– Gives a better picture about associated complications such as collaterals, liver masses especially with Dynamic CT/ Triphasic CT.

 

3. Liver elastography

– Is done to detect and quantify the amount of fibrosis or scarring in the liver.

– It doesn’t require a needle to be passed through the skin and take a sample of tissue, unlike liver biopsy.

– It uses ultrasound waves to measure the amount of fibrosis in units called kilopascal 15 16

– It grades the fibrosis into following grades ranging from F0, F1, F2, F3 to F4 suggesting increasing grade of stiffness/fibrosis. F0 being no fibrosis to F4 suggesting cirrhosis.

– Best for detecting and differentiating between the lowest and highest grade of fibrosis such as F0, F1 or F4, F5. Low sensitivity in differentiating between F2 or F3.

– The test is avoided in pregnant women and in people with ascites or pacemakers. The accuracy of the test can be affected in obese people.

The Society of Radiologists in Ultrasound recommends using elastography to discriminate no or minimal fibrosis from severe fibrosis or Liver cirrhosis diagnosis.

know more…

Procedures Of Liver Cirrhosis Diagnosis

1. Ascitic fluid tapping and examination of the fluid

Ascitic fluid tapping and examination of the fluid in people with ascites is a small amount of fluid taken out of the abdomen with help of a needle and a syringe under aseptic precautions which is then sent for examination.

• Use:

– Done in people with ascites to confirm portal hypertension as the cause of ascites.

– Done if infection (spontaneous bacterial peritonitis) is suspected

• Contraindications:

Contraindicated in cases of disseminated intravascular coagulation (DIC) and hyperfibrinolysis.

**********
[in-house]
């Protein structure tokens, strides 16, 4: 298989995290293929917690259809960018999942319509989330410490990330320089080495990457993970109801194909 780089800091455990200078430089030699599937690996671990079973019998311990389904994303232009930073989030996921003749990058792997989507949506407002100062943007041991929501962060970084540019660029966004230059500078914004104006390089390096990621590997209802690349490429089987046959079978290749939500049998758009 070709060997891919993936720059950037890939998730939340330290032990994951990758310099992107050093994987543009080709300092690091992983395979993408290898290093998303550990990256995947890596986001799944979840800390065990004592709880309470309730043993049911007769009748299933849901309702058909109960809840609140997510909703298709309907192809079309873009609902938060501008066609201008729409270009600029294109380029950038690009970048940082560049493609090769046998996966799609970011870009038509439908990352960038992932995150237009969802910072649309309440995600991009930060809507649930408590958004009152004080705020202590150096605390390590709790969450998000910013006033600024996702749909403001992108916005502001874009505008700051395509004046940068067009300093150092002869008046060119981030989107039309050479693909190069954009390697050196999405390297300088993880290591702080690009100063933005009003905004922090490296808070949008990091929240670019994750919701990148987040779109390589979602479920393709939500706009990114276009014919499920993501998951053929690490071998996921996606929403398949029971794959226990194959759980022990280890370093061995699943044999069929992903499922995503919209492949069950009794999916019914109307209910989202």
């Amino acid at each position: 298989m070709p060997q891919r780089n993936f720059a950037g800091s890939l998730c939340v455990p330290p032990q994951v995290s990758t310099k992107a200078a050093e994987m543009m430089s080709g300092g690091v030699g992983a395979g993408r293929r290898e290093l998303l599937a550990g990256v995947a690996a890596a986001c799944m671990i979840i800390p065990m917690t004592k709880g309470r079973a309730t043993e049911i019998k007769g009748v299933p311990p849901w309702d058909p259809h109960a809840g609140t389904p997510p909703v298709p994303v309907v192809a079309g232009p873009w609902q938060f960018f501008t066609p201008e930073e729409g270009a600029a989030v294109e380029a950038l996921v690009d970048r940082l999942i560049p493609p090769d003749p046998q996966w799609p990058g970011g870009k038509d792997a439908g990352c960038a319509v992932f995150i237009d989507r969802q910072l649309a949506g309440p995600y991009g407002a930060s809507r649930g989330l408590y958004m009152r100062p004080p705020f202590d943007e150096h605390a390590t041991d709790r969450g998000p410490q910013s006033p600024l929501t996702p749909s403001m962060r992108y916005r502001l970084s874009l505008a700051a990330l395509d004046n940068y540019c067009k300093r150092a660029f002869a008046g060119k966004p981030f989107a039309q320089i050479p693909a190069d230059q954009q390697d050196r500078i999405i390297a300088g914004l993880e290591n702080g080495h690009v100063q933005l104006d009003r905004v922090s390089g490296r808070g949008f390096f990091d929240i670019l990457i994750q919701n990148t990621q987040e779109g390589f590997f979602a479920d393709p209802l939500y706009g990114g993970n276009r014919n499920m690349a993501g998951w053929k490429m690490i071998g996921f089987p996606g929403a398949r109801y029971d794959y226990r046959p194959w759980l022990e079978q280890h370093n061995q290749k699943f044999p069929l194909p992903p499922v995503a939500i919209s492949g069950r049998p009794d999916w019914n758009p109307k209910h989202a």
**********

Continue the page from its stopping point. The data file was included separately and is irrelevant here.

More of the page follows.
• Considered generally safe even with coagulopathy (when INR is 8.7 or less) and platelet count is equal or higher than 19,000/mm³ or higher. Extreme caution is to be taken beyond those levels

2. Liver biopsy

Uses:

• Biopsy is considered as the best test to diagnose and confirm cirrhosis. However, it is usually not required when the liver cirrhosis diagnosis is obvious with clinical findings and other diagnostic tests.

• It can also differentiate between the grades of fibrosis with good accuracy.

• It can indicate the cause of cirrhosis in many cases, which might help in treatment planning eg: Wilson’s disease or hemochromatosis.

• It can also confirm the presence of liver cancer and can help to differentiate between the types of cancer eg: HCC, cholangiocarcinoma, or mixed variety.

Liver Biopsy Procedure: 

The procedure involves passing a special needle into the liver to take out a small sample of liver tissue. The needle can be passed through the skin of the abdomen overlying the liver after taking aseptic precautions with the help of imaging techniques such as a USG or CT scan. The needle can also be passed through the jugular vein or with the help of a laparoscope.

Complications

• Biopsy leads to pain in up to 84% of people.

• Bleeding: severe bleeding can occur in 1 in 2500 to 1 in 10,000 people with a percutaneous approach. This needs hospitalization and proper treatment.

Contraindications

• Major coagulopathy

• Uncontrolled sepsis

Results

The biopsy results in Liver cirrhosis Diagnosis show fibrosis with regenerative nodules. The degree of fibrosis is assessed by means of scoring systems such as METAVIR histopathologic score 20

The grades of fibrosis are classified as follows:

• F0: no fibrosis

• F1: mild fibrosis

• F2: significant fibrosis

• F3: severe fibrosis

• F4: cirrhosis